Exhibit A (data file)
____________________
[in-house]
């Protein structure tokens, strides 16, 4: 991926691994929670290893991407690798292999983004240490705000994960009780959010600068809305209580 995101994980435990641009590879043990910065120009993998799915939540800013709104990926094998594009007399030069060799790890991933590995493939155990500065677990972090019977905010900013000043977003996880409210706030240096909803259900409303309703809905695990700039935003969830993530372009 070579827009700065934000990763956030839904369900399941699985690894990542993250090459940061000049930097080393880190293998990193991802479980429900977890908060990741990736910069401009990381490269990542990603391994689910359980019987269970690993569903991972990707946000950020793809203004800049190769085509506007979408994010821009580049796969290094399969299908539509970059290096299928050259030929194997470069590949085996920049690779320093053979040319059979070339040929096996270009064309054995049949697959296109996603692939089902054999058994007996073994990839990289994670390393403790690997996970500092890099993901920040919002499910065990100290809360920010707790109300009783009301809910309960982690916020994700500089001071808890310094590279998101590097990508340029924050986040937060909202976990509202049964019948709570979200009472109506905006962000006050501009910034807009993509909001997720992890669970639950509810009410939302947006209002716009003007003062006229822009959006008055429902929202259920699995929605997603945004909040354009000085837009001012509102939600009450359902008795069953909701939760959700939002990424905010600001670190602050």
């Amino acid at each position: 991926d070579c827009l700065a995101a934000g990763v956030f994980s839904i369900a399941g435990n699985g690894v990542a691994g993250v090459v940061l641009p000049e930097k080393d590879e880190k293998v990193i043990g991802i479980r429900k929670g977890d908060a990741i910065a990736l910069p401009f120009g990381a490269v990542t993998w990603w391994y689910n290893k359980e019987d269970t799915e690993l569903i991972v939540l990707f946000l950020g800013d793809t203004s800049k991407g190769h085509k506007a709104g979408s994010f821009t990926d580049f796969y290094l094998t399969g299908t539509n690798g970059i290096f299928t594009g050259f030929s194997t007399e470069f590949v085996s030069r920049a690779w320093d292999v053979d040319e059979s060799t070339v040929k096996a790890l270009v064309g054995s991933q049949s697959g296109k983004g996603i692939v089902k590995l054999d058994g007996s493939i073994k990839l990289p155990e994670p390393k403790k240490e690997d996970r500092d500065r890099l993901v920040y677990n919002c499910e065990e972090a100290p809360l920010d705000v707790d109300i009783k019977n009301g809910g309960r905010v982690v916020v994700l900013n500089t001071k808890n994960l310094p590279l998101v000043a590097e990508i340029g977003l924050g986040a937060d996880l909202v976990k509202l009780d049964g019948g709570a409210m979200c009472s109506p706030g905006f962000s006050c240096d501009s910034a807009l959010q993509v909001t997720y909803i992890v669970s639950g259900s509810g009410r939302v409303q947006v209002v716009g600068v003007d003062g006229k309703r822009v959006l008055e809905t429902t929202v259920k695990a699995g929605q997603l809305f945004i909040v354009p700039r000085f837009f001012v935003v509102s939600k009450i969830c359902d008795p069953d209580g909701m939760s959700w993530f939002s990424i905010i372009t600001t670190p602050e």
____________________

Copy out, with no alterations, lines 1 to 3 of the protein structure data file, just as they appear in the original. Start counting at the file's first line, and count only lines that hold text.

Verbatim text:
[in-house]
């Protein structure tokens, strides 16, 4: 991926691994929670290893991407690798292999983004240490705000994960009780959010600068809305209580 995101994980435990641009590879043990910065120009993998799915939540800013709104990926094998594009007399030069060799790890991933590995493939155990500065677990972090019977905010900013000043977003996880409210706030240096909803259900409303309703809905695990700039935003969830993530372009 070579827009700065934000990763956030839904369900399941699985690894990542993250090459940061000049930097080393880190293998990193991802479980429900977890908060990741990736910069401009990381490269990542990603391994689910359980019987269970690993569903991972990707946000950020793809203004800049190769085509506007979408994010821009580049796969290094399969299908539509970059290096299928050259030929194997470069590949085996920049690779320093053979040319059979070339040929096996270009064309054995049949697959296109996603692939089902054999058994007996073994990839990289994670390393403790690997996970500092890099993901920040919002499910065990100290809360920010707790109300009783009301809910309960982690916020994700500089001071808890310094590279998101590097990508340029924050986040937060909202976990509202049964019948709570979200009472109506905006962000006050501009910034807009993509909001997720992890669970639950509810009410939302947006209002716009003007003062006229822009959006008055429902929202259920699995929605997603945004909040354009000085837009001012509102939600009450359902008795069953909701939760959700939002990424905010600001670190602050």
């Amino acid at each position: 991926d070579c827009l700065a995101a934000g990763v956030f994980s839904i369900a399941g435990n699985g690894v990542a691994g993250v090459v940061l641009p000049e930097k080393d590879e880190k293998v990193i043990g991802i479980r429900k929670g977890d908060a990741i910065a990736l910069p401009f120009g990381a490269v990542t993998w990603w391994y689910n290893k359980e019987d269970t799915e690993l569903i991972v939540l990707f946000l950020g800013d793809t203004s800049k991407g190769h085509k506007a709104g979408s994010f821009t990926d580049f796969y290094l094998t399969g299908t539509n690798g970059i290096f299928t594009g050259f030929s194997t007399e470069f590949v085996s030069r920049a690779w320093d292999v053979d040319e059979s060799t070339v040929k096996a790890l270009v064309g054995s991933q049949s697959g296109k983004g996603i692939v089902k590995l054999d058994g007996s493939i073994k990839l990289p155990e994670p390393k403790k240490e690997d996970r500092d500065r890099l993901v920040y677990n919002c499910e065990e972090a100290p809360l920010d705000v707790d109300i009783k019977n009301g809910g309960r905010v982690v916020v994700l900013n500089t001071k808890n994960l310094p590279l998101v000043a590097e990508i340029g977003l924050g986040a937060d996880l909202v976990k509202l009780d049964g019948g709570a409210m979200c009472s109506p706030g905006f962000s006050c240096d501009s910034a807009l959010q993509v909001t997720y909803i992890v669970s639950g259900s509810g009410r939302v409303q947006v209002v716009g600068v003007d003062g006229k309703r822009v959006l008055e809905t429902t929202v259920k695990a699995g929605q997603l809305f945004i909040v354009p700039r000085f837009f001012v935003v509102s939600k009450i969830c359902d008795p069953d209580g909701m939760s959700w993530f939002s990424i905010i372009t600001t670190p602050e």